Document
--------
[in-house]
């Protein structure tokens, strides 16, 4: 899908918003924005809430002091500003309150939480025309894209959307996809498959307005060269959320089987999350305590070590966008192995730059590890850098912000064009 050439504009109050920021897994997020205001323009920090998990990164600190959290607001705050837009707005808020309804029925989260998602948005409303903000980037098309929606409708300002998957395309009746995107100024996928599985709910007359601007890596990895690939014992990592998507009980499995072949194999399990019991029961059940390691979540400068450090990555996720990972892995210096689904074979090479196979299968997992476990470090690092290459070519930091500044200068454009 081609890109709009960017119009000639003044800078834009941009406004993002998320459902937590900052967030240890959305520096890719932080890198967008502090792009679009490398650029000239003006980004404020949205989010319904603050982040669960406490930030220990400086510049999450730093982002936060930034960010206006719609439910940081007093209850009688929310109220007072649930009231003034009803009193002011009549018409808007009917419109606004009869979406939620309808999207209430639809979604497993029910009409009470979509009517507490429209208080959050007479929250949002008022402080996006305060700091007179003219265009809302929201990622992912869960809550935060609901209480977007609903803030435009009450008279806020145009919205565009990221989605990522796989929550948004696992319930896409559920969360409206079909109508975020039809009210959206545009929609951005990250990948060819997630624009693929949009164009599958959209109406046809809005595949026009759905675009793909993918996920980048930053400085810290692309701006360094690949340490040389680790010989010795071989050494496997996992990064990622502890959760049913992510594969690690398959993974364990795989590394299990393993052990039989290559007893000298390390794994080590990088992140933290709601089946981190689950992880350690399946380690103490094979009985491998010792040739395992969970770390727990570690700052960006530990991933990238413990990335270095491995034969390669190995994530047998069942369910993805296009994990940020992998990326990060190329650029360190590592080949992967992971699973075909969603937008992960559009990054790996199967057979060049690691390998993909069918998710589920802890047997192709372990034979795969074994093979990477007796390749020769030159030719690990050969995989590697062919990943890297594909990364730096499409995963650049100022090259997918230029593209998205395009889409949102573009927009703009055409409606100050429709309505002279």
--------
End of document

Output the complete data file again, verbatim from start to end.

[in-house]
């Protein structure tokens, strides 16, 4: 899908918003924005809430002091500003309150939480025309894209959307996809498959307005060269959320089987999350305590070590966008192995730059590890850098912000064009 050439504009109050920021897994997020205001323009920090998990990164600190959290607001705050837009707005808020309804029925989260998602948005409303903000980037098309929606409708300002998957395309009746995107100024996928599985709910007359601007890596990895690939014992990592998507009980499995072949194999399990019991029961059940390691979540400068450090990555996720990972892995210096689904074979090479196979299968997992476990470090690092290459070519930091500044200068454009 081609890109709009960017119009000639003044800078834009941009406004993002998320459902937590900052967030240890959305520096890719932080890198967008502090792009679009490398650029000239003006980004404020949205989010319904603050982040669960406490930030220990400086510049999450730093982002936060930034960010206006719609439910940081007093209850009688929310109220007072649930009231003034009803009193002011009549018409808007009917419109606004009869979406939620309808999207209430639809979604497993029910009409009470979509009517507490429209208080959050007479929250949002008022402080996006305060700091007179003219265009809302929201990622992912869960809550935060609901209480977007609903803030435009009450008279806020145009919205565009990221989605990522796989929550948004696992319930896409559920969360409206079909109508975020039809009210959206545009929609951005990250990948060819997630624009693929949009164009599958959209109406046809809005595949026009759905675009793909993918996920980048930053400085810290692309701006360094690949340490040389680790010989010795071989050494496997996992990064990622502890959760049913992510594969690690398959993974364990795989590394299990393993052990039989290559007893000298390390794994080590990088992140933290709601089946981190689950992880350690399946380690103490094979009985491998010792040739395992969970770390727990570690700052960006530990991933990238413990990335270095491995034969390669190995994530047998069942369910993805296009994990940020992998990326990060190329650029360190590592080949992967992971699973075909969603937008992960559009990054790996199967057979060049690691390998993909069918998710589920802890047997192709372990034979795969074994093979990477007796390749020769030159030719690990050969995989590697062919990943890297594909990364730096499409995963650049100022090259997918230029593209998205395009889409949102573009927009703009055409409606100050429709309505002279």